Tornado Season is Here! Are You Prepared?
March is traditionally the start of tornado season in the United States. Although tornadoes can strike at any time of year, the peak season for tornadoes is mid March through early July, according to the National Weather Service (NWS).
An average of 1,200 twisters touch down in the US each year, most between March and July. Each year in the US tornadoes are responsible for about 70 deaths and 1500 injuries. With a little preparation, you can protect you and your family from these devastating storms.
Do you live in Tornado Alley? Tornado Alley is defined as the area of the Central Plains from Texas to Nebraska. This is where most tornadoes form each season. Most of the damage that tornadoes inflict each year occurs in Tornado Alley and Texas has the highest number of tornadoes, with an average of 124 each year.
Here are some tips courtesy of the American Red Cross to keep you safe this Tornado Season.
Preparing for a Tornado
- During any storm, listen to local news or an NOAA Weather Radio to stay informed about tornado watches and warnings.
- Know your community’s warning system. Communities have different ways of warning residents about tornados, with many having sirens intended for outdoor warning purposes.
- Pick a safe room in your home where household members and pets may gather during a tornado. This should be a basement, storm cellar or an interior room on the lowest floor with no windows.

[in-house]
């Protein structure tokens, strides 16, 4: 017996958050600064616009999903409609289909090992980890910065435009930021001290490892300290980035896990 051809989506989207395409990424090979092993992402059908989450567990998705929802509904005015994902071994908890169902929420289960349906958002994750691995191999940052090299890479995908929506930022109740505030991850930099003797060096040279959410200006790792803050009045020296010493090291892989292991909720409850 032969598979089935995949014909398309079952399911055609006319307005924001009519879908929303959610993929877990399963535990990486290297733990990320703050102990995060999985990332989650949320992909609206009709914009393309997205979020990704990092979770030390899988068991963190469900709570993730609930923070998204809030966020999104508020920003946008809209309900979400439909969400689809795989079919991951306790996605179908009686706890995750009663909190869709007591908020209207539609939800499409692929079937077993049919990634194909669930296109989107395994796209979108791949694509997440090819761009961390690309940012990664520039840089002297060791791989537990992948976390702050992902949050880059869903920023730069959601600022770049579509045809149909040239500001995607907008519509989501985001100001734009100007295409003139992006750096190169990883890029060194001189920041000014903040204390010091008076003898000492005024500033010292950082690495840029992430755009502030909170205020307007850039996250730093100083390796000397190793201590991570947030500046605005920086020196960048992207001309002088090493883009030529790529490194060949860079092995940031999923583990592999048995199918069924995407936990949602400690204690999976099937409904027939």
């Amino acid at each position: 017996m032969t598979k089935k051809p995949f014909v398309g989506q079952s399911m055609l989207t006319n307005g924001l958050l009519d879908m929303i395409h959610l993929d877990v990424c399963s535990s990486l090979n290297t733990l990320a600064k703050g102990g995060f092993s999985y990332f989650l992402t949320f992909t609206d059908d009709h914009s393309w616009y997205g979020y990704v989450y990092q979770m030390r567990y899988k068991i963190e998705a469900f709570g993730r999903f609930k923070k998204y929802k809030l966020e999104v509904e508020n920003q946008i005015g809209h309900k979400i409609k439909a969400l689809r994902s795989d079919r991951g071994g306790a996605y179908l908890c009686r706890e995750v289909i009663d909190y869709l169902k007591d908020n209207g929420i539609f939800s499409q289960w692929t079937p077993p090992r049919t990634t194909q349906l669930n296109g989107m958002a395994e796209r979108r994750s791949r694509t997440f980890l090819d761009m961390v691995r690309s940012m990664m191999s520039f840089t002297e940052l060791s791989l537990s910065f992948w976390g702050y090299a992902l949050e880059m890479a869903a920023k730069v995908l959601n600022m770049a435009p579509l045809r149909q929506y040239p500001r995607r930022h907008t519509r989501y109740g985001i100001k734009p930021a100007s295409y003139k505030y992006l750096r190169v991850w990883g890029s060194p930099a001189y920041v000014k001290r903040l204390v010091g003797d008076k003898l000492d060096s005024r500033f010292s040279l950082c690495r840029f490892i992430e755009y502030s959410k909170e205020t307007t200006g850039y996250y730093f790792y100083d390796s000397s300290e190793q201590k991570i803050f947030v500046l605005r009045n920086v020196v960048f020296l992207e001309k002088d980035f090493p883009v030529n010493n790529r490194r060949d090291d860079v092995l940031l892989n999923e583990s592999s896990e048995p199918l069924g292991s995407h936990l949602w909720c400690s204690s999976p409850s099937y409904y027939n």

- Practice periodic tornado drills so that everyone knows what to do if a tornado is approaching.
- Consider having your safe room reinforced. Plans for reinforcing an interior room to provide better protection can be found on the FEMA web site.
- Prepare for high winds by removing diseased and damaged limbs from trees.
- Move or secure lawn furniture, trash cans, hanging plants or anything else that can be picked up by the wind and become a projectile.
Know the Signs – Tornado Danger Signs
- Dark, often greenish clouds – a phenomenon caused by hail
- Wall cloud – an isolated lowering of the base of a thunderstorm
- Cloud of debris
- Large hail
- Funnel cloud – a visible rotating extension of the cloud base
- Roaring noise